America’s C-Suites Keep Getting Whiter (and More Male, Too)
Posted June 18, 2019
Nearly every large U.S. company has publicly stated its commitment to diversity. Hundreds have signed pledges to achieve gender parity, close the gender pay gap, and make a larger effort to hire black and Latino workers.
And still, executive ranks and upper management remain persistently, stubbornly white and male—even more so than they were a few years ago. What gives?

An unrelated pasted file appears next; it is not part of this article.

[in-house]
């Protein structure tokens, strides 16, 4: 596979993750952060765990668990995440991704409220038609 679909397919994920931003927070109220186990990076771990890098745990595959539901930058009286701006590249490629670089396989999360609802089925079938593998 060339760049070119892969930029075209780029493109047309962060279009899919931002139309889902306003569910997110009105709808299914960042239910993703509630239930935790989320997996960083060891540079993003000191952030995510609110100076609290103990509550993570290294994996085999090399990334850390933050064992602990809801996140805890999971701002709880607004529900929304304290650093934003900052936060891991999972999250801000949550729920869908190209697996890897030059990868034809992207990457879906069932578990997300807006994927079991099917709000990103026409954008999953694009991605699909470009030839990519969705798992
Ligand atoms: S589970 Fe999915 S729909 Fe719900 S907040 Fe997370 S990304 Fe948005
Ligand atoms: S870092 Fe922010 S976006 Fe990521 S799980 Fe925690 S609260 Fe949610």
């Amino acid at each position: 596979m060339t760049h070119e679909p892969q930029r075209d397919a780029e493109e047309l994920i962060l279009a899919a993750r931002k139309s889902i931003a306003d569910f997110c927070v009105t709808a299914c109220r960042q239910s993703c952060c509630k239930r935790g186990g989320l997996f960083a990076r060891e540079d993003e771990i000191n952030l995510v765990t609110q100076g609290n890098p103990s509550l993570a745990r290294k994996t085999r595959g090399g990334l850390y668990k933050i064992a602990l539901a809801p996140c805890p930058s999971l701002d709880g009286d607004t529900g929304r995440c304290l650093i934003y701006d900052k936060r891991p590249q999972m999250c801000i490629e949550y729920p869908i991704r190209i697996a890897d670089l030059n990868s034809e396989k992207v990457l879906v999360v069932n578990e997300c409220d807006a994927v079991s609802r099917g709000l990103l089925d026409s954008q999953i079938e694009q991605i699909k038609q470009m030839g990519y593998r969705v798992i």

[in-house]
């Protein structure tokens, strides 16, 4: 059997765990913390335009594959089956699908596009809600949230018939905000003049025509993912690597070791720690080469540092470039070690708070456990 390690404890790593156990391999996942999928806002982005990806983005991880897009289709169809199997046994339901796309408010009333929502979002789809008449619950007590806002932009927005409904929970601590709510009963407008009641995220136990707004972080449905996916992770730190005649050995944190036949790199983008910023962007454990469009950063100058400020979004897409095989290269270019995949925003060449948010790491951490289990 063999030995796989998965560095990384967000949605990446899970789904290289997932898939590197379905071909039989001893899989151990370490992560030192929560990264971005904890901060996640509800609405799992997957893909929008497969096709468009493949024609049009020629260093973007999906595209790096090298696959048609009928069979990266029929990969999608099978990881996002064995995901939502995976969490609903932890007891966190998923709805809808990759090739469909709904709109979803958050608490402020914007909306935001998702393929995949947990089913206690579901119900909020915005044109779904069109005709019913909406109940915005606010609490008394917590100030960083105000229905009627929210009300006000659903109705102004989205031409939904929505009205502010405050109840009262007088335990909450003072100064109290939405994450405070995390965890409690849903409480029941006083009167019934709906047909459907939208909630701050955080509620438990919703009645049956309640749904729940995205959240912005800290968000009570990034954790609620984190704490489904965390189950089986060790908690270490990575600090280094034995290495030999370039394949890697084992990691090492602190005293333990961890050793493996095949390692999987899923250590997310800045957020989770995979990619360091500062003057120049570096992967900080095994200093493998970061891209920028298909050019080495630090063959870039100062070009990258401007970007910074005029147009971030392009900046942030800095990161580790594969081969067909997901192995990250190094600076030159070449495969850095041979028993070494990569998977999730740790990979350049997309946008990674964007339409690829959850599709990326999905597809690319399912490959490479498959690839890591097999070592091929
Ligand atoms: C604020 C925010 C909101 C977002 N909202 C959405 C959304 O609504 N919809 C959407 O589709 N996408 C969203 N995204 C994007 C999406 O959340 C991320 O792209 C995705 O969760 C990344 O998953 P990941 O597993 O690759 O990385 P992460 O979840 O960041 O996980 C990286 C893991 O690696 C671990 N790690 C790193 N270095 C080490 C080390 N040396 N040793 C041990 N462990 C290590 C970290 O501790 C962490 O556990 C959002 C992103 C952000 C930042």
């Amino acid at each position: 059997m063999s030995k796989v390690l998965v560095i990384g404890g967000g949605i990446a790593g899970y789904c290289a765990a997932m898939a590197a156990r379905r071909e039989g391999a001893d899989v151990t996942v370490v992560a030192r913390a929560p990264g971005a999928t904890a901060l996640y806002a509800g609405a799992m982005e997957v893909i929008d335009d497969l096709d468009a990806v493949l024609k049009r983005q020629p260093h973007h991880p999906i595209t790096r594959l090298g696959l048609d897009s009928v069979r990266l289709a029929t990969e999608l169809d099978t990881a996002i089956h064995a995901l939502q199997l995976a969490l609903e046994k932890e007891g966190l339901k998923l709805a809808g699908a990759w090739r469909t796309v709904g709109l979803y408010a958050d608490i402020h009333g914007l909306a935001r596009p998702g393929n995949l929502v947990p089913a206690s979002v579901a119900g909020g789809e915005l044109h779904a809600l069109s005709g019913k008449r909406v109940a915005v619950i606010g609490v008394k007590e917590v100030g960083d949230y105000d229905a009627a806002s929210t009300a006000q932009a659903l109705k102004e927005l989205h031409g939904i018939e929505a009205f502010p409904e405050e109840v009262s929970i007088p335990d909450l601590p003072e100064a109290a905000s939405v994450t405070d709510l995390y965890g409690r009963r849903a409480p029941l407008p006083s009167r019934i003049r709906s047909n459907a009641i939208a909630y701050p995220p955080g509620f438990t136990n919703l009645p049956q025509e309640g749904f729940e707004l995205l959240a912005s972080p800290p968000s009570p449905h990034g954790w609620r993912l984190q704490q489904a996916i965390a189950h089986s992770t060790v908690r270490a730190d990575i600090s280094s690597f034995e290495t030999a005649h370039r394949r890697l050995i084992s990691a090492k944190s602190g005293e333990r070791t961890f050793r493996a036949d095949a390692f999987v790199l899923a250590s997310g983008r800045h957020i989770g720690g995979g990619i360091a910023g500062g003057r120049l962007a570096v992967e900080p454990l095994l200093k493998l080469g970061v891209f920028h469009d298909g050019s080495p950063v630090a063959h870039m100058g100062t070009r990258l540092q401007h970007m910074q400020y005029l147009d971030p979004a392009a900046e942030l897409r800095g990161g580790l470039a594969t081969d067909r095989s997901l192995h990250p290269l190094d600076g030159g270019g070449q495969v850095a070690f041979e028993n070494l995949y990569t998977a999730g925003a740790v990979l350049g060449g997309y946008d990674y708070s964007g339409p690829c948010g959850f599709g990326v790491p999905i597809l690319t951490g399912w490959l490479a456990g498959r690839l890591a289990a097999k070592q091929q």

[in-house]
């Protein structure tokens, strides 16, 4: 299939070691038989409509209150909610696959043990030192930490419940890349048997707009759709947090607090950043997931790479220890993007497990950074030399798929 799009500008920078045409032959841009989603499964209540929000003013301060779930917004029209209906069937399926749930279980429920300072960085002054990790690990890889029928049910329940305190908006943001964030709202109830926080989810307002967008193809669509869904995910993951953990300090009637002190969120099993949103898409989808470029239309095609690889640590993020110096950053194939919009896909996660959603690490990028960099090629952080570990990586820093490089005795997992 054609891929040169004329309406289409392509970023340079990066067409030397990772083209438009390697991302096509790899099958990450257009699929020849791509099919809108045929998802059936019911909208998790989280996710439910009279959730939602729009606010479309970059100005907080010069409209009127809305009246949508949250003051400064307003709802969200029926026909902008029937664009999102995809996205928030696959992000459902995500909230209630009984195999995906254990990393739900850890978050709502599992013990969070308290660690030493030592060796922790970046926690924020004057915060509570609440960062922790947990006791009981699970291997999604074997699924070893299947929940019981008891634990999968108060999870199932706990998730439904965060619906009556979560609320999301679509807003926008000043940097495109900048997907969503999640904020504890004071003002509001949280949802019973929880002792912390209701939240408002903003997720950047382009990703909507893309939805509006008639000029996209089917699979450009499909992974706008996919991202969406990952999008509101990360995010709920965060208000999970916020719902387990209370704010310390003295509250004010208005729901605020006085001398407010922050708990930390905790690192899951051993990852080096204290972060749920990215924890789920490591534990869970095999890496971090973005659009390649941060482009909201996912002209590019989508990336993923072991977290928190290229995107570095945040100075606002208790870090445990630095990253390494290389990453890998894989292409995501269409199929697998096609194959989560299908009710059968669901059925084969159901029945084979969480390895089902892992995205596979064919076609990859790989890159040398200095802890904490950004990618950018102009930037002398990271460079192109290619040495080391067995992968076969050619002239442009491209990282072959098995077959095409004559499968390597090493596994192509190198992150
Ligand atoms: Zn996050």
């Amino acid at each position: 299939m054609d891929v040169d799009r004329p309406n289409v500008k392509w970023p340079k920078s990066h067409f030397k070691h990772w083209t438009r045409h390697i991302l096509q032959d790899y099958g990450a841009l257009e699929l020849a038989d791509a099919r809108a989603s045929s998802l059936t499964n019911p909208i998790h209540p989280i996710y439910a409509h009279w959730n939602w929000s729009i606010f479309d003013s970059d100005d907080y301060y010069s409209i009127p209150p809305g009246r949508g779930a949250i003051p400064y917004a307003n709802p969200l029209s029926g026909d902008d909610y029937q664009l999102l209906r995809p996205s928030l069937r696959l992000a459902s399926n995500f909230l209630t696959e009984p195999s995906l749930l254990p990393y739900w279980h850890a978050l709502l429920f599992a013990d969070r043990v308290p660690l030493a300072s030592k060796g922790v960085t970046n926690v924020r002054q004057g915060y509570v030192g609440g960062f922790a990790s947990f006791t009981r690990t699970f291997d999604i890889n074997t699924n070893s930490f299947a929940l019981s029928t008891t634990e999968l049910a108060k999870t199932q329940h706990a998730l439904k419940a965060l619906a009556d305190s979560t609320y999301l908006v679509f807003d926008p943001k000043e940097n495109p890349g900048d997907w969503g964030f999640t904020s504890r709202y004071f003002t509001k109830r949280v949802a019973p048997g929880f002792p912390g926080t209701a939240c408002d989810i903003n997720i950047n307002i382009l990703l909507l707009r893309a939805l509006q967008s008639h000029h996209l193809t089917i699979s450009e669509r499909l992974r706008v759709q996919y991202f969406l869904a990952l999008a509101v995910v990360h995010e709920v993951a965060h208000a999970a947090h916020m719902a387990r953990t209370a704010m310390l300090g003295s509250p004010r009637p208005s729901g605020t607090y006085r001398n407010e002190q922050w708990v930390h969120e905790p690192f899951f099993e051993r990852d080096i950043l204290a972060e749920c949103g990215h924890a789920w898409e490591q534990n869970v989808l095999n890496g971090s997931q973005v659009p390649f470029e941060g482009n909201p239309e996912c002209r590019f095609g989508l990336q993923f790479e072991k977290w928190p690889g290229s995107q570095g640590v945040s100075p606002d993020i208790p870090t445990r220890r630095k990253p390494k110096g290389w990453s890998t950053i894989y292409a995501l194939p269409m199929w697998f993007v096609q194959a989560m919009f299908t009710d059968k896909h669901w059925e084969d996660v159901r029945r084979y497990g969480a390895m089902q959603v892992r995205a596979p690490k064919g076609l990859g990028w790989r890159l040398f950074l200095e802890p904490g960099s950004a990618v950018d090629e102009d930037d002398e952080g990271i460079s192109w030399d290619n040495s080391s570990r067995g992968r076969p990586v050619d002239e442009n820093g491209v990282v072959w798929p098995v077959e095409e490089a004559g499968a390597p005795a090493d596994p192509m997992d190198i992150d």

“Lots of companies are making genuine, serious efforts to increase diversity,” says Kabrina Chang, an associate professor at the Questrom School of Business at Boston University. “But I wonder how many of them understand it’s an ongoing thing. It’s not just, ‘we hired two women,’ or ‘we have a black president, so we’re done.’ ”
Companies may succeed in hiring women and people of color, but once those employees get to work, they don’t see a path to advancement. So they look elsewhere for those opportunities, and the company that hired them in the first place becomes more homogeneous.